There’s this awesome German restaurant in Edgewater, MD called the Old Stein Inn. If you haven’t been yet, go. Seriously, now. They have great authentic German food, and more importantly, lots of German beer on tap. I had a “Bitburger” which is a standard, solid, German pilsner and I knew right away this was the style I wanted to try next. This recipe comes straight off of BYO.com’s site.
- 6.6 lb light LME
- 1 lb Carapils
- 0.75 oz Pearl hops ( %aa) 45 min
- 0.5 oz Hallertaurer ( % aa) 5 min
- WYeast German Lager
You really can’t get any simpler than that recipe right there! Sometimes simpler beers are better. Sometimes you think a recipe is too simple and you start overcomplicating it to the point where you’re like “what is it I’m even making, again?” I am definitely guilty of this. This will be a true test of what the most basic (and cheap!) recipe you can make (about $35 bucks!).
Someone told me once that 95% of all homebrews made are ales, the other 5% lagers. I believe it. I’ve only made 3 lagers to date, and it’ll be a while before I do another. Lager-ing a beer just requires lots more time and attention than an ale does. Since I’m still a beginner, I’m trying to make beer with fairly quick turnaround, so I can iterate and make adjustments.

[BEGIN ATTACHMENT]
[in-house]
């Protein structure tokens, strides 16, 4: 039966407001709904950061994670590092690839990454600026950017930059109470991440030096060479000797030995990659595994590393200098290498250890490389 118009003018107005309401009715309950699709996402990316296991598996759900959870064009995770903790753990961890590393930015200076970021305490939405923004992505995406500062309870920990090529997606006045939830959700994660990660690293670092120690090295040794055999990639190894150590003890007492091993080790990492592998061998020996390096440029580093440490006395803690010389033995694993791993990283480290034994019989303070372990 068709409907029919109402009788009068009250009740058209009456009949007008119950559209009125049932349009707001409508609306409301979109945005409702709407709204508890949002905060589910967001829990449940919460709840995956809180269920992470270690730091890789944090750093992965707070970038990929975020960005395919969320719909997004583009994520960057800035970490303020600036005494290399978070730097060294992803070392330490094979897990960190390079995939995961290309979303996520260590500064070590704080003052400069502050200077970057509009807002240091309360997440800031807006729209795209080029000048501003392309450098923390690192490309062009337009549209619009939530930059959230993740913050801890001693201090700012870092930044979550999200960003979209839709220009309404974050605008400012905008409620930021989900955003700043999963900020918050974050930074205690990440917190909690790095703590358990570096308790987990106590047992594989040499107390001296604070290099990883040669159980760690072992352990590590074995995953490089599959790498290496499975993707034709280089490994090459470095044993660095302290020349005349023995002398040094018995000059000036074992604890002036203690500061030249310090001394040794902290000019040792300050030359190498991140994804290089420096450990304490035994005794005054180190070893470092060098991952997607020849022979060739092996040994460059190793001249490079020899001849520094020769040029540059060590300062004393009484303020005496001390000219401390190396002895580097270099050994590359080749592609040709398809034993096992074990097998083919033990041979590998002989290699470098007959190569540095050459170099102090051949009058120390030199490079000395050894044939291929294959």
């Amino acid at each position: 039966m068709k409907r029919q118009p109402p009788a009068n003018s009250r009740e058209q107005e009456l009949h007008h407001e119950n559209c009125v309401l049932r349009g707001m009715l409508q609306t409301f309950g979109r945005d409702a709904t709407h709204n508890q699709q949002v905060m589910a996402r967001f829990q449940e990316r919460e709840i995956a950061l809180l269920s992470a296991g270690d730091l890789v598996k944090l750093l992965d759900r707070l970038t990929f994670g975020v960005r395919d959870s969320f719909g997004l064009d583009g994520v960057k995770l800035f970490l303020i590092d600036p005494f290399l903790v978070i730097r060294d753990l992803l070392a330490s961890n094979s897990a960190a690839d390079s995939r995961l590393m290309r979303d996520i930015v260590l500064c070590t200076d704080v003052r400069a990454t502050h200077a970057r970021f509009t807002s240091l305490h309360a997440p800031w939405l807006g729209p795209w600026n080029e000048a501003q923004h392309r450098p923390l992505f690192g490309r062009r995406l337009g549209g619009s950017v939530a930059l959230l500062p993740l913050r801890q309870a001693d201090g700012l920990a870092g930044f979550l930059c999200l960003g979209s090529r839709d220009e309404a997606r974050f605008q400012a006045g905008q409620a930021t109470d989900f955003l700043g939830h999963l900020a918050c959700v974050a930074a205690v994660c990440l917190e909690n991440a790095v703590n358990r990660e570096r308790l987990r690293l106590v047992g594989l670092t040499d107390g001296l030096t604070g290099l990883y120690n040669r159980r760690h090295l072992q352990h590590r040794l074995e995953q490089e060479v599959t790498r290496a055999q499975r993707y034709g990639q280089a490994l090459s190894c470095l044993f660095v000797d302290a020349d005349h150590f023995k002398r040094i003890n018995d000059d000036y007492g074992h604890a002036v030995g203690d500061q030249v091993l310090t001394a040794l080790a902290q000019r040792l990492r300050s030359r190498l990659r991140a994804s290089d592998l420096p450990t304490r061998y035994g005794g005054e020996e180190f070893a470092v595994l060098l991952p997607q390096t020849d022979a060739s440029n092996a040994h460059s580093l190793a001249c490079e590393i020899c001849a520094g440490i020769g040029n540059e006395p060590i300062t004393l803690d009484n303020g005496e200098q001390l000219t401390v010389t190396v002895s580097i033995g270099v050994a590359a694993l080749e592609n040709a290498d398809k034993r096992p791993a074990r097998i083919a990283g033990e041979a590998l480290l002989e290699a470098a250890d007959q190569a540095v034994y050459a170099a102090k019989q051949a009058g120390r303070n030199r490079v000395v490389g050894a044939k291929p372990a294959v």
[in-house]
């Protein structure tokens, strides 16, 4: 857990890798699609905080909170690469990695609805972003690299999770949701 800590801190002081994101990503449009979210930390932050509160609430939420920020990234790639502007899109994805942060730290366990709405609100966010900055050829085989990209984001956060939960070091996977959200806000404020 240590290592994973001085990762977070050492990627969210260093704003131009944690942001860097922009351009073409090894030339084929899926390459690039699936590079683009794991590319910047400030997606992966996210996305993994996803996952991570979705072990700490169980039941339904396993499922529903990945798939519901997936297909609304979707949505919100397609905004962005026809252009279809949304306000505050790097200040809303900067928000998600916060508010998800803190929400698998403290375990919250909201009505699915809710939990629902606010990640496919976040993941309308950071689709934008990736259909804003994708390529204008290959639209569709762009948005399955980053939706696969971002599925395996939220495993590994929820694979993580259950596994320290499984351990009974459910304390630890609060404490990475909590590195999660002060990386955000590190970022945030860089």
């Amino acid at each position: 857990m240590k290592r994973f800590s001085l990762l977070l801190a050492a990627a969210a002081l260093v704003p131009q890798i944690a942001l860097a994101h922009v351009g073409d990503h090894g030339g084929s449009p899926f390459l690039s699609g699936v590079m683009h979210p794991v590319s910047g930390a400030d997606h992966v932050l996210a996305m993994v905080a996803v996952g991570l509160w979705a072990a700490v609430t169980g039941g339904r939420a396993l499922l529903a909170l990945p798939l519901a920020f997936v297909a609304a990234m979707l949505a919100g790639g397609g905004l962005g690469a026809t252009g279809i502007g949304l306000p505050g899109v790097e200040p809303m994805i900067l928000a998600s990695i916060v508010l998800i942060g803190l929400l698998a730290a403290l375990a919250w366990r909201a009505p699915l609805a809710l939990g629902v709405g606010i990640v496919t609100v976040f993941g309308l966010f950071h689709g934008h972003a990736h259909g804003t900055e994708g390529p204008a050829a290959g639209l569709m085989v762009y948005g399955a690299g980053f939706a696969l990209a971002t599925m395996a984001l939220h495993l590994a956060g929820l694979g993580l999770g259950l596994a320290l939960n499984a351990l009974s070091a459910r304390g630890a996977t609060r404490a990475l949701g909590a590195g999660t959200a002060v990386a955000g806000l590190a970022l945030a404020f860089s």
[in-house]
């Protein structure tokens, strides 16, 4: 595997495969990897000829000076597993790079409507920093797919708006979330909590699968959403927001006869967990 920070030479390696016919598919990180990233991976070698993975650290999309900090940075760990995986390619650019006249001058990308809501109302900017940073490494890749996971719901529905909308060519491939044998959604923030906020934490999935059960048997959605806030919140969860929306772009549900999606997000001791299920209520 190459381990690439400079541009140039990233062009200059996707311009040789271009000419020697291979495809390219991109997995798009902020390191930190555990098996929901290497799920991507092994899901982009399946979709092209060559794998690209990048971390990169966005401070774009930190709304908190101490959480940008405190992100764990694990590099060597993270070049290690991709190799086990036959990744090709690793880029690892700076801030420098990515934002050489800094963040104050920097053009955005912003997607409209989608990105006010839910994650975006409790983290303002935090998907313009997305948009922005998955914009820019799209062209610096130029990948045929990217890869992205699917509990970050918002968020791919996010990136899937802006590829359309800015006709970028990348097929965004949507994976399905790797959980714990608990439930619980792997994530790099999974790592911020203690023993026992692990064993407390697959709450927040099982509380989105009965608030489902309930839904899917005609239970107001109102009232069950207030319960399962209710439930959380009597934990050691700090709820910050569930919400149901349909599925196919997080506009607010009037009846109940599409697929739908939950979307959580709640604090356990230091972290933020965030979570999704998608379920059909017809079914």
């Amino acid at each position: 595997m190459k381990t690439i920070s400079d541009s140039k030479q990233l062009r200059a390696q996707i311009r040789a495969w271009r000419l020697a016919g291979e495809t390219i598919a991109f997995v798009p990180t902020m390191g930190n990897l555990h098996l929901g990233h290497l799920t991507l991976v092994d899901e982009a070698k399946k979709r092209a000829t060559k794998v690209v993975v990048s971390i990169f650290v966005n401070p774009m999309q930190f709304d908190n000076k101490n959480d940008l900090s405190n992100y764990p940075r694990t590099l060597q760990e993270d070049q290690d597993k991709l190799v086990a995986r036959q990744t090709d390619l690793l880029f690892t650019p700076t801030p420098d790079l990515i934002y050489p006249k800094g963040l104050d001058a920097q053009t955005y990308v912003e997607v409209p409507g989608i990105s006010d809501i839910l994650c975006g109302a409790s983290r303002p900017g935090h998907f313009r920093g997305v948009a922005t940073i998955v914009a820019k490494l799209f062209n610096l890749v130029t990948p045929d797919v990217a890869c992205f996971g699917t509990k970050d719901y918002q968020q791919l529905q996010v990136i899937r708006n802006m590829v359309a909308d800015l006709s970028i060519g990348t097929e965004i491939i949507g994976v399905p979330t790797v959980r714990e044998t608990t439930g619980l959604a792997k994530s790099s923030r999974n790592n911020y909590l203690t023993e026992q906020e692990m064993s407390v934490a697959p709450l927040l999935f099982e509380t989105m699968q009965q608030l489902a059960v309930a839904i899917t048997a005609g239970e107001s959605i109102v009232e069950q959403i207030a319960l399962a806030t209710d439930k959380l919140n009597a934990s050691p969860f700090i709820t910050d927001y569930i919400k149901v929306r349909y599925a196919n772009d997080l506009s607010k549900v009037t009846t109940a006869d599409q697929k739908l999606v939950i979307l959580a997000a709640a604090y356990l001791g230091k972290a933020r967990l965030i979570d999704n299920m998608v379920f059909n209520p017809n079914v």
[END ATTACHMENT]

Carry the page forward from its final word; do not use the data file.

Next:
I let this beer sit in the primary for 5 days at around 40F. After this, you can do what’s called a “diacetyl rest”, a fancy name for “raising the temperature for a short period of time”. This will help the yeast consume some remaining diacetyl in the beer. Diacetly is a byproduct of fermentation which gives a warm butterscotch flavor, which is usually undesired. Any homebrewer can recognize that flavor, instantly. So, 2 days at 70F to clean everything up. I tasted the beer before and after the rest, and it really did make a difference!
Next is the hardest part – waiting. I crashed the temp down (in a secondary) to 34 degrees in the fridge, and let the slow, gradual lager-ing process begin. There are a few effects of lagering which i’m aware of – natural filtering which clears the beer up, and “crisp”en-ing up the flavor, letting other flavors mellow out in the colder temps. I’m sure there are others, but mainly this is were you get that distinct, crisp, lager’d flavor of a Yuengling or the like. I let this sit in the fridge for 2 months.
I really wasn’t expecting an exact Bitburger clone with such a simple recipe, so naturally it wasn’t perfect. But, it was still a decent beer! From a macro-brewer’s perspective, I guess this was pretty good. Very light malty flavor, slightly dry finish with little to no off flavors. What it’s really lacking, though, is that authentic “German” flavor from the malt extract. The way you get this is switching to “all-grain” instead of extract, where you’d mash the actual German pilsener malts. This is the part you skip when you use generic light malt extract, saving you that whole step. But, the devil’s in the details with this one. Probably won’t make this exact one again without throwing in some other grains to improve the flavor, but it was a good learning experience to know what you can make on a budget!